New version page

A-State ECON 2313 - Lecture Notes

Documents in this Course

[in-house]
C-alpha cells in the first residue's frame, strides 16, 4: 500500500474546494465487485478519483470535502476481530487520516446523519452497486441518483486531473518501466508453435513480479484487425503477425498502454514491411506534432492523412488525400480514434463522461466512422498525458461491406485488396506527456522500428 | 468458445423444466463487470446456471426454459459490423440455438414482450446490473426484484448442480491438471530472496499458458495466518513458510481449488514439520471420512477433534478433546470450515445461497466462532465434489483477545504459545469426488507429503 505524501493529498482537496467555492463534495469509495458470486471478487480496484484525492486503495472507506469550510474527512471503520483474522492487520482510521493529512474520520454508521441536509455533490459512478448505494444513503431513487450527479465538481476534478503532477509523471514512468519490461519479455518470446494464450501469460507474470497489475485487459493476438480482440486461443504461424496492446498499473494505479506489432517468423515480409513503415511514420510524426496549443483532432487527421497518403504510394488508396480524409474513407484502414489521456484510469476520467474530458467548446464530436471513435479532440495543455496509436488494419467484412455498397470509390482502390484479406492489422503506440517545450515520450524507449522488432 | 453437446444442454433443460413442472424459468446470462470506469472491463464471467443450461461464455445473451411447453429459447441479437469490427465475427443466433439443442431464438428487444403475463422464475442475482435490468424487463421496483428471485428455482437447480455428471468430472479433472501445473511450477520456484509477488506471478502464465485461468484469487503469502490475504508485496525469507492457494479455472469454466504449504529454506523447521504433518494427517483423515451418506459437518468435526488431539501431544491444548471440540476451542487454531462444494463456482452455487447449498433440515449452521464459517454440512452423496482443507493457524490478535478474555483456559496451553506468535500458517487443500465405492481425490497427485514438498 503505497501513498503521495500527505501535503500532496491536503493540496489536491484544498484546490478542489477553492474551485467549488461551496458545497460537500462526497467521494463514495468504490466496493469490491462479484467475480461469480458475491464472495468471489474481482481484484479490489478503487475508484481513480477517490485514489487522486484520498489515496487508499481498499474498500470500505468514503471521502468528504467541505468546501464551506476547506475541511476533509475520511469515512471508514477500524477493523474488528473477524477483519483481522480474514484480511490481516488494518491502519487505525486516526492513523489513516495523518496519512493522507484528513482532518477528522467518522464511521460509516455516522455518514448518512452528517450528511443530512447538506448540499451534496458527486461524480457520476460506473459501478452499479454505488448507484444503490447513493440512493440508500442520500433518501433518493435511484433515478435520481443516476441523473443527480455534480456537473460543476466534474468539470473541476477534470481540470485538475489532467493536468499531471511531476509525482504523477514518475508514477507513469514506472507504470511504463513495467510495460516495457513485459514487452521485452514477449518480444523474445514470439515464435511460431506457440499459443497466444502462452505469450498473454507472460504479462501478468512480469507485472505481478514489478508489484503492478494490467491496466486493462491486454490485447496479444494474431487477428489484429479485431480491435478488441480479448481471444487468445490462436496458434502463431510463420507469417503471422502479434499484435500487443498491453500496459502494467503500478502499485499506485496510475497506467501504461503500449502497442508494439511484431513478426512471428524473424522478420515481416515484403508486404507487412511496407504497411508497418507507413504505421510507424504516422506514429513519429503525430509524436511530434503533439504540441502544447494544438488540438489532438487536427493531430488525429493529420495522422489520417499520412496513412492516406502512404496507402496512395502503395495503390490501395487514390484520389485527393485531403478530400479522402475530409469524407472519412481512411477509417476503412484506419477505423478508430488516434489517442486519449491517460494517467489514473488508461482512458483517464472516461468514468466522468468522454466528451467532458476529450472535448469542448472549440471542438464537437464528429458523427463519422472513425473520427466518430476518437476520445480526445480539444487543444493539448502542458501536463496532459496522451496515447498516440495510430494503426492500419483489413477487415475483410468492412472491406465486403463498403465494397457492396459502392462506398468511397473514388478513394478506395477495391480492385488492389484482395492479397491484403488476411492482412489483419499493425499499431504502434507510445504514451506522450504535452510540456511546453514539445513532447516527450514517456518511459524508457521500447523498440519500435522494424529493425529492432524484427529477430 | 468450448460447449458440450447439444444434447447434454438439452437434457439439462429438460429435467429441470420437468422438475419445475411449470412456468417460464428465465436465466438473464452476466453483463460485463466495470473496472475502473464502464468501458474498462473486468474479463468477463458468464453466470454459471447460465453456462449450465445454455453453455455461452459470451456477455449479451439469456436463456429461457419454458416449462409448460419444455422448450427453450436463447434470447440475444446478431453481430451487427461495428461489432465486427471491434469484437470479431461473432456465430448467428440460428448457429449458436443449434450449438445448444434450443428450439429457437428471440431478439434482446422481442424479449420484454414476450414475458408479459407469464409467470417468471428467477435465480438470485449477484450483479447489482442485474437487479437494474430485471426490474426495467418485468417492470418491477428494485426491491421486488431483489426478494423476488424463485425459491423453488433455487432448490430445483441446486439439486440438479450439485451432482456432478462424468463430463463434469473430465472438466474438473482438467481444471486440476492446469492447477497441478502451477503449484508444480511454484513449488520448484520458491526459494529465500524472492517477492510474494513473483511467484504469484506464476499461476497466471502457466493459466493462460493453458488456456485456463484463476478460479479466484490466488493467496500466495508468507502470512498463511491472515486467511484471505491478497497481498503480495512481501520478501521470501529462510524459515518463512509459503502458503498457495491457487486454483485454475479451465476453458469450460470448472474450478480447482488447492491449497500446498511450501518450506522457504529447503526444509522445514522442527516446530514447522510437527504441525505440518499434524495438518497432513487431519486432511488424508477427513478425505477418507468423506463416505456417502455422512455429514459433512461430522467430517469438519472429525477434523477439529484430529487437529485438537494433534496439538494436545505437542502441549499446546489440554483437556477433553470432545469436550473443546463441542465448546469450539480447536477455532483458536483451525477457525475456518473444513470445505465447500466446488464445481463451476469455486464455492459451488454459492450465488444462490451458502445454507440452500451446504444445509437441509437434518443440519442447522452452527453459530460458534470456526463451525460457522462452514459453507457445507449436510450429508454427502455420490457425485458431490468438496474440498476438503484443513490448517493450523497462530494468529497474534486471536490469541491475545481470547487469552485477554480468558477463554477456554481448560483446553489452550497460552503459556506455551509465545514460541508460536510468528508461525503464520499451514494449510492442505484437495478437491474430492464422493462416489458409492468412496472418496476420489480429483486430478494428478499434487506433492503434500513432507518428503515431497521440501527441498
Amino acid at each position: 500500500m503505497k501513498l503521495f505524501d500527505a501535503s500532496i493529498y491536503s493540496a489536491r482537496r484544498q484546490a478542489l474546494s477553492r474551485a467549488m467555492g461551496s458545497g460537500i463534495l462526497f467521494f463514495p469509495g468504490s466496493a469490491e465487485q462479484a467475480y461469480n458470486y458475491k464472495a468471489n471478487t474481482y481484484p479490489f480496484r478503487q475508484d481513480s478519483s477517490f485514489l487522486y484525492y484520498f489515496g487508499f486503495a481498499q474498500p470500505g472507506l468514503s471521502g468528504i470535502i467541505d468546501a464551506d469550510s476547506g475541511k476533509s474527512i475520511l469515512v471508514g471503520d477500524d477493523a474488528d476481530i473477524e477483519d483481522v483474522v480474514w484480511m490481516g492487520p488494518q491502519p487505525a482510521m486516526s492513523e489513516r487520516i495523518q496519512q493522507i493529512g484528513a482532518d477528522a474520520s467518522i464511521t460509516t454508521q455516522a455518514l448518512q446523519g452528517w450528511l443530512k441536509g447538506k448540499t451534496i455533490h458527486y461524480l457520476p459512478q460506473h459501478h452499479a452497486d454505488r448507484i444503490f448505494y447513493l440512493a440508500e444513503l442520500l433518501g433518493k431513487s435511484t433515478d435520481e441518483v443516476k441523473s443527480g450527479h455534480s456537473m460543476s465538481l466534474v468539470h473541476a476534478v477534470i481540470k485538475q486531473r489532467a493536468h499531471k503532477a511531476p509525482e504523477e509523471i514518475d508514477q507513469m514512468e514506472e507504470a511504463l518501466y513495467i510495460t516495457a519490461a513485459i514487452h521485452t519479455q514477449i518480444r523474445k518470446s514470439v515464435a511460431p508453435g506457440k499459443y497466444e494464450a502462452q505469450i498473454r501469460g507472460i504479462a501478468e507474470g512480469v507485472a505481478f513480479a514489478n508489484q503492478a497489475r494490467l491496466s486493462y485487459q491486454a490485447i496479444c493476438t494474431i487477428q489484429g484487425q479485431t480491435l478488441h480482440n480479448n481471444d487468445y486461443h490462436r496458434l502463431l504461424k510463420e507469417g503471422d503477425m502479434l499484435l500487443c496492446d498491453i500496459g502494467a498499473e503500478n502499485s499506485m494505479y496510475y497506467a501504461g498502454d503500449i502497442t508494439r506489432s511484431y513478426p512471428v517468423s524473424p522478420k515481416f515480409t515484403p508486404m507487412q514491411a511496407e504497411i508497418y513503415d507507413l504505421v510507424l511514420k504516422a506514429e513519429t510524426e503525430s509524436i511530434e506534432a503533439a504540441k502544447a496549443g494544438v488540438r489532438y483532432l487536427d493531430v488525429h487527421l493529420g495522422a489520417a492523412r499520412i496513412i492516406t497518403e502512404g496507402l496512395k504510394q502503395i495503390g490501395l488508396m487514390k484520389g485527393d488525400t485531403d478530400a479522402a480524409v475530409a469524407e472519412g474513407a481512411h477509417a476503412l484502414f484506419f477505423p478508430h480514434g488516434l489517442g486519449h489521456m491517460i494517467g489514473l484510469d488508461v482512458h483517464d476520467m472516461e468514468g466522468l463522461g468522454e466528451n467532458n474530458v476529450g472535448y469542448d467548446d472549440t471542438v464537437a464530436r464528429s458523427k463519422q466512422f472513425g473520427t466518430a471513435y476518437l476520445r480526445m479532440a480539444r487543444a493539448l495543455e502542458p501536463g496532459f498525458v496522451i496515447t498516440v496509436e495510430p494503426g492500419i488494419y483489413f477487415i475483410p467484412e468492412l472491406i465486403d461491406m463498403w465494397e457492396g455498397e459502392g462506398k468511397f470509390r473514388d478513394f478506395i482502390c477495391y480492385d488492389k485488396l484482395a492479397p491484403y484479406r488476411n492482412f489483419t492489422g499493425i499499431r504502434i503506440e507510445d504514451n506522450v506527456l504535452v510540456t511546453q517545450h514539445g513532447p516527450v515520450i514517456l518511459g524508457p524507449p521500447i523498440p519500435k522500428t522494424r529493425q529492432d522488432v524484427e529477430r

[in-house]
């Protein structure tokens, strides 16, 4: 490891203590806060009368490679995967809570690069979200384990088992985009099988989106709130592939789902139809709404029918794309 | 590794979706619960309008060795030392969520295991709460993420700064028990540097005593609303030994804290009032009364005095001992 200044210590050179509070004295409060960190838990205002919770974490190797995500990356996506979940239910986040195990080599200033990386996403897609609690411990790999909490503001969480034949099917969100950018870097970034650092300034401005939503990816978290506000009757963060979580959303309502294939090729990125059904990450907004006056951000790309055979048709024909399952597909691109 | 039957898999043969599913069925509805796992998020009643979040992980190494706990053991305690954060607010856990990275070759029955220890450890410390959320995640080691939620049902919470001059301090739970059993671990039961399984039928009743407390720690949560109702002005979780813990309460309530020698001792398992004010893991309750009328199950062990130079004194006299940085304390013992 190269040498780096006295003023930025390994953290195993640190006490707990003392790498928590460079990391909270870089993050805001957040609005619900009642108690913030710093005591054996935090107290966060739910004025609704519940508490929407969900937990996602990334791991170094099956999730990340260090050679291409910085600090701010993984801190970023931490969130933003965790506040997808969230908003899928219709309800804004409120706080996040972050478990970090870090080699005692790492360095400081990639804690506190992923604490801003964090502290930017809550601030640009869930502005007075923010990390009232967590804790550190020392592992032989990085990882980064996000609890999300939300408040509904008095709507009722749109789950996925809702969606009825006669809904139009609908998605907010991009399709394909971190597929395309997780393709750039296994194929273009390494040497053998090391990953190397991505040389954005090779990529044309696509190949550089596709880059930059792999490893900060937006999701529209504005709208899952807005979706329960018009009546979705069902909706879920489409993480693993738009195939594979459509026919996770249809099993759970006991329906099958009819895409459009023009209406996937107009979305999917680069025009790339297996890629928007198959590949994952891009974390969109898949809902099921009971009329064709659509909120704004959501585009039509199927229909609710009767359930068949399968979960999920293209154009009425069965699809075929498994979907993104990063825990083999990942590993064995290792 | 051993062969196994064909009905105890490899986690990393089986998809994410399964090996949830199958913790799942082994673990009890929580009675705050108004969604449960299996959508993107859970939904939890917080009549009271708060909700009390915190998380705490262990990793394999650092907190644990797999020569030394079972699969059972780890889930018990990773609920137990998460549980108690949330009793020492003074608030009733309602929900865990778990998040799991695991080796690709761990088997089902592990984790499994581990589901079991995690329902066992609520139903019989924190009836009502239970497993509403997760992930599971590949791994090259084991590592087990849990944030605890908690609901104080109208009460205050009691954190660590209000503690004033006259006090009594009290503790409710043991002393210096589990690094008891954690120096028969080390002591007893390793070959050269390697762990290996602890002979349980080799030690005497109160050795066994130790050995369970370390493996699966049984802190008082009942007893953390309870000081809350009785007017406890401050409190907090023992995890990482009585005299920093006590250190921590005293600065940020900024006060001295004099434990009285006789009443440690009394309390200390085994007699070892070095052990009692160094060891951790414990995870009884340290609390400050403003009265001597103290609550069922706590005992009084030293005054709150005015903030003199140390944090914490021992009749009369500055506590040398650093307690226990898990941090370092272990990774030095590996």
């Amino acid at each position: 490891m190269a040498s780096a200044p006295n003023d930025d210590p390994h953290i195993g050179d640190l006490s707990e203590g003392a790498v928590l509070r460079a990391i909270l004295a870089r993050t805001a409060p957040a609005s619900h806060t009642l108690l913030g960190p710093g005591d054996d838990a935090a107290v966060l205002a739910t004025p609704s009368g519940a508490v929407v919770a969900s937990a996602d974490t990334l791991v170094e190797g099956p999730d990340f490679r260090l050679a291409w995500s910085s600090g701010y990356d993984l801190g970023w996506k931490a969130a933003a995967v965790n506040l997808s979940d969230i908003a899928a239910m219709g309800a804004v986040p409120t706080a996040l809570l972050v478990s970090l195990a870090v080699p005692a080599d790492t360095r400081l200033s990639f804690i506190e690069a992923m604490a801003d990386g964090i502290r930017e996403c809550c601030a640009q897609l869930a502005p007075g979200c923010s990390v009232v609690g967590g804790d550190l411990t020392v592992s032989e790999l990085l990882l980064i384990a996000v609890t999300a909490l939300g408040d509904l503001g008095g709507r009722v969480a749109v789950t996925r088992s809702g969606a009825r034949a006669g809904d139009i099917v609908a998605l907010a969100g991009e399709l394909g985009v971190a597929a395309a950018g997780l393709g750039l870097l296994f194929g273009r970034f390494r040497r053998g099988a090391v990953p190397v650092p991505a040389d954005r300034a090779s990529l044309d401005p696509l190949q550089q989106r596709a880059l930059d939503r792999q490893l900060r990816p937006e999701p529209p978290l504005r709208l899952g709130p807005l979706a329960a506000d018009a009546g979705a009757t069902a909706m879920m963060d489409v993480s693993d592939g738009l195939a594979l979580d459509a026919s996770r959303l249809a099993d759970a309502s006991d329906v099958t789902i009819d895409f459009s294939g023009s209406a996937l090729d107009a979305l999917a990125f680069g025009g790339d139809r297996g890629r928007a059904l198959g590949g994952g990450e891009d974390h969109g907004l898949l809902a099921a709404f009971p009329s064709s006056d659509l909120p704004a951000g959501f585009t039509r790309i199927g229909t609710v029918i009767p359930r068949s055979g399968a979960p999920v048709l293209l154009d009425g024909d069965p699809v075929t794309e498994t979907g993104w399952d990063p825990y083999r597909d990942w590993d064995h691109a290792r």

Load more
Upgrade to remove ads
Upgrade to remove ads
Unformatted text preview: